MSS 134, PC 142, TC 91
Title: Arthur Phelps fonds
Extent: 8.22 m of textual records and other material
Biographical Sketch: Arthur Leonard Phelps was born on December
1, 1887 in Columbus, Ontario. He graduated with a B.A. from Victoria
College, Toronto in 1913 before furthering his religious training.
By 1915 he was an ordained minister and was married to the former
Lila Irene Nicholls. He already possessed a literary and artistic
flare publishing several poems, some illustrated and wildlife articles
for the local Toronto newspaper and publications like The Christian
Guardian and Canadian Courier. A chance encounter during
a speaking engagement led to Phelps being offered a teaching position
within the English Department at Cornell College in Iowa in 1920.
The following year Phelps embarked on a twenty-five year tenure
at Wesley College at the University of Manitoba where he soon became
the Chair of the English Department. Phelps published only two thin
books of poetry, Poems in 1921 and Bobcaygeon in 1922.
In 1941, material from his C.B.C. radio broadcasts were published
as This Canada and These United States. In 1951 he published
the critically acclaimed Canadian Writers with McClelland
and Stewart. In a career that spanned over forty years on the air
as both a radio and television journalist, Phelps came to be regarded
as the foremost cultural critic of the era. Beginning with a series
of University on the Air debates produced locally in Winnipeg in
the late 1920s, Phelps quickly moved over to a fledgling Canadian
Boradcasting Corporation. In the early 1940s he hosted the Canadian
Pattern expounding on the theory that Canada needed its own National
Arts Board to stimulate the country's artistic community. For seven
years he broadcast "Letter to Scotland" over the B.B.C.
He wrote and delivered a monthly editorial comment for Trans Canada
Matinee as well as serving as the host for the long running Sunday
morning series the Neighbourly News. Phelps was something of a pioneer
in television as well, acting as a moderator on three shows during
the 1960s: "It's Debatable", "Students Themselves",
and "Canadian Question Bee". In 1945 Phelps left United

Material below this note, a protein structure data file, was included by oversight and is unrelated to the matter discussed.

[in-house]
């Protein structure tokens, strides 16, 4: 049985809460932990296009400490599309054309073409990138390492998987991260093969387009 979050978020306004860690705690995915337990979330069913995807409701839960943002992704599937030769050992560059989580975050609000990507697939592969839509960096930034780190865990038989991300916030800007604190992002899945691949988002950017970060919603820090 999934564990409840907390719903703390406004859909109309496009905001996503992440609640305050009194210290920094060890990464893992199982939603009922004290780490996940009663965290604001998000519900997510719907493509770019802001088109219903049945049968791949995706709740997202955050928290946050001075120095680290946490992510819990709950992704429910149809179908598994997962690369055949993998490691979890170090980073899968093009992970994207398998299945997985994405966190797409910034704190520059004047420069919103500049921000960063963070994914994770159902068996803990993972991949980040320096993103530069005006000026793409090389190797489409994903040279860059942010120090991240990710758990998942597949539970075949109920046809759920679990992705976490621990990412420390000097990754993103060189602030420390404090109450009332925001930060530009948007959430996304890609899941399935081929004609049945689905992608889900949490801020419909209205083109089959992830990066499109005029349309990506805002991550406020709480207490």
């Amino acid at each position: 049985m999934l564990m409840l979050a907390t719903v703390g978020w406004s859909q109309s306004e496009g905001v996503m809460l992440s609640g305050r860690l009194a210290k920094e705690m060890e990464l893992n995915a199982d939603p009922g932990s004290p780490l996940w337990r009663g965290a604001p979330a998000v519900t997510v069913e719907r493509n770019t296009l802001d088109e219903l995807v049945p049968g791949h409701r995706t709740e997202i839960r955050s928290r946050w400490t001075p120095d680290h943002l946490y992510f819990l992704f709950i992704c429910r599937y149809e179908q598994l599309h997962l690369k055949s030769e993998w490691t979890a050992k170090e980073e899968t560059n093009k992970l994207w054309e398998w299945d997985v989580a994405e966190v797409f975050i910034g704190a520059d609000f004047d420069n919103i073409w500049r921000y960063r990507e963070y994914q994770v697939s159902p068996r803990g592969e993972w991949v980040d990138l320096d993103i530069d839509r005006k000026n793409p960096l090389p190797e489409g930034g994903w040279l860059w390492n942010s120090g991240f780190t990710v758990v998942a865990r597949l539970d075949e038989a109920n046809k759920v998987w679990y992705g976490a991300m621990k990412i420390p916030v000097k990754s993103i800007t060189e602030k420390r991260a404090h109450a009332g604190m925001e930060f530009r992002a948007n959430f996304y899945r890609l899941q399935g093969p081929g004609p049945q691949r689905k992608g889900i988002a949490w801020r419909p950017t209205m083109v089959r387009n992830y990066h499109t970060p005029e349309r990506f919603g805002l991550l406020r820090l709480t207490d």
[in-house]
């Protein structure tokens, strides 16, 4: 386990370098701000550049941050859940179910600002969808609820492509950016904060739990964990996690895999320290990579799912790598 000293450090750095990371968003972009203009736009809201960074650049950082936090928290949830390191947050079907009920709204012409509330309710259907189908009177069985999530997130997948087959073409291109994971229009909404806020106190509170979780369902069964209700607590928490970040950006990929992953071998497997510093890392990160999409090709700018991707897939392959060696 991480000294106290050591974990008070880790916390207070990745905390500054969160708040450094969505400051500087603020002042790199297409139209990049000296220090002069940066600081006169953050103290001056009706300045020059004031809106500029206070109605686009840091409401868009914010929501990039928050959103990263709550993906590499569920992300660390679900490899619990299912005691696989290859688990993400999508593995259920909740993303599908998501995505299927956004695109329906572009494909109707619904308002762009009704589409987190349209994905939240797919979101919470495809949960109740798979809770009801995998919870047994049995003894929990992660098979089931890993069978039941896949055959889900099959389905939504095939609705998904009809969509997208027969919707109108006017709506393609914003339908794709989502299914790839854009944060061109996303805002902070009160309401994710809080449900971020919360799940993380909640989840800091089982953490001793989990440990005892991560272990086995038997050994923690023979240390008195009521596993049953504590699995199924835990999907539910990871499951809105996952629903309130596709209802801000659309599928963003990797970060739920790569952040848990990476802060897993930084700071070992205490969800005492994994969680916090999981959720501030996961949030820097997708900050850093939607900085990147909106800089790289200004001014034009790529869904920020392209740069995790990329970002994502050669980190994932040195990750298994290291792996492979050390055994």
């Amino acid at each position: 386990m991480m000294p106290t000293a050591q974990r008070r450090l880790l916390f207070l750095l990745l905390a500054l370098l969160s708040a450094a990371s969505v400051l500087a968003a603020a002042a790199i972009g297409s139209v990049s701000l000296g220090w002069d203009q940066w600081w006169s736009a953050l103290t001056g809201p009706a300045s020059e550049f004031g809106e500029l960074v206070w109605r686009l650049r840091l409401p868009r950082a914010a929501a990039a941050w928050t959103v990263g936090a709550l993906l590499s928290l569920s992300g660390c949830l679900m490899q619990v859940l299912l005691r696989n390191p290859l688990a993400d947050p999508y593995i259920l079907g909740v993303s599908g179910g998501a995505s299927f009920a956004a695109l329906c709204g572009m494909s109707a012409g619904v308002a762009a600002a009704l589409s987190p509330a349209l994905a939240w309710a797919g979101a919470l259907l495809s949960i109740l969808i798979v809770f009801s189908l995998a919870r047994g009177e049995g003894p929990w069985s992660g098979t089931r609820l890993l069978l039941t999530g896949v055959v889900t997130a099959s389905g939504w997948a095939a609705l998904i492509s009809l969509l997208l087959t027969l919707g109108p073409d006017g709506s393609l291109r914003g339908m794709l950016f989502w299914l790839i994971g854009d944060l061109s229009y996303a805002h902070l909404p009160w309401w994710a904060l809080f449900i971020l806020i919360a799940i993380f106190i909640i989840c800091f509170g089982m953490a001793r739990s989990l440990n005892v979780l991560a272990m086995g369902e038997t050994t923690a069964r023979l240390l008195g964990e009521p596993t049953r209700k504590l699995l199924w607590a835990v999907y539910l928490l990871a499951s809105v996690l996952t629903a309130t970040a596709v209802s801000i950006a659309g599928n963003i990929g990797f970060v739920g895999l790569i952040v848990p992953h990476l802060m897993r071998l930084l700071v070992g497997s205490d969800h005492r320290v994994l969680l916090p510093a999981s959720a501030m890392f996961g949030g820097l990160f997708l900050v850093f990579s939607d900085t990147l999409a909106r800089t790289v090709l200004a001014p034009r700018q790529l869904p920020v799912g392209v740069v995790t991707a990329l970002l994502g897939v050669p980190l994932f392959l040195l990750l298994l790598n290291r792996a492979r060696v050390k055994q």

College (formerly Wesley College) to become the General Supervisor
of the International Service, a position he held for two years before
returning to academia. From 1947-1953 Phelps was a professor of
English at McGill University. It was during this time that A.S.P.
Woodhouse proposed him for entry into the Royal Society as a Man
of Letters. Subsequent academic postings followed well into his
retirement. He was a Special Lecturer at U.B.C. in 1954-1955, a
Special Lecturer at University of Toronto, 1956-1958 and taught
Summer School at Queen's in 1959. In 1965 Phelps' wife Lila died.
He re-married Margaret Duncan in 1968 and died in 1970.
Scope and Content: The Arthur Phelps fonds contains correspondence tracing
the family history back to 1883 up until his death in 1970. The fonds is particularly
strong in relation to Phelps' broadcast career with scripts, series two, covering
most of his radio broadcasts and television series. Series three has a strong
component of speeches given during his prolific career as a public speaker as
well as several published and unpublished essays. There are scrapbooks containing
copies of published and unpublished poetry dating back to 1905. Phelps course
notes, series four, provide an interesting glimpse into what it would have been
like to take one of his English courses. Series five consists of literary material
sent to Phelps for his opinion. The final series, consists of photocopies of
newspaper articles about Phelps and some biographical information about Ann
Phelps Hamilton and her husband, John David Hamilton. The photo collection is
not very elaborate but does include some shots of Phelps during various stages
of his academic career and some C.B.C. publicity shots. The tape collection
is an excellent cross section of Phelps' radio and television shows.
Custodial History: The Arthur Phelps fonds was purchased from Phelps'
granddaughters, Meg and Kate Hamilton in 1997. Hugh Anson Cartwright, who brokered
the Phelps Collection for the Hamilton sisters, donated two E.J. Pratt typescripts,
A.97-75 that had been given to Phelps by his friend Pratt.
Restrictions: There are no restrictions governing the fonds however
some material deemed sensitive has been marked confidential.
Accrual: No further accruals are expected.
Finding aid available: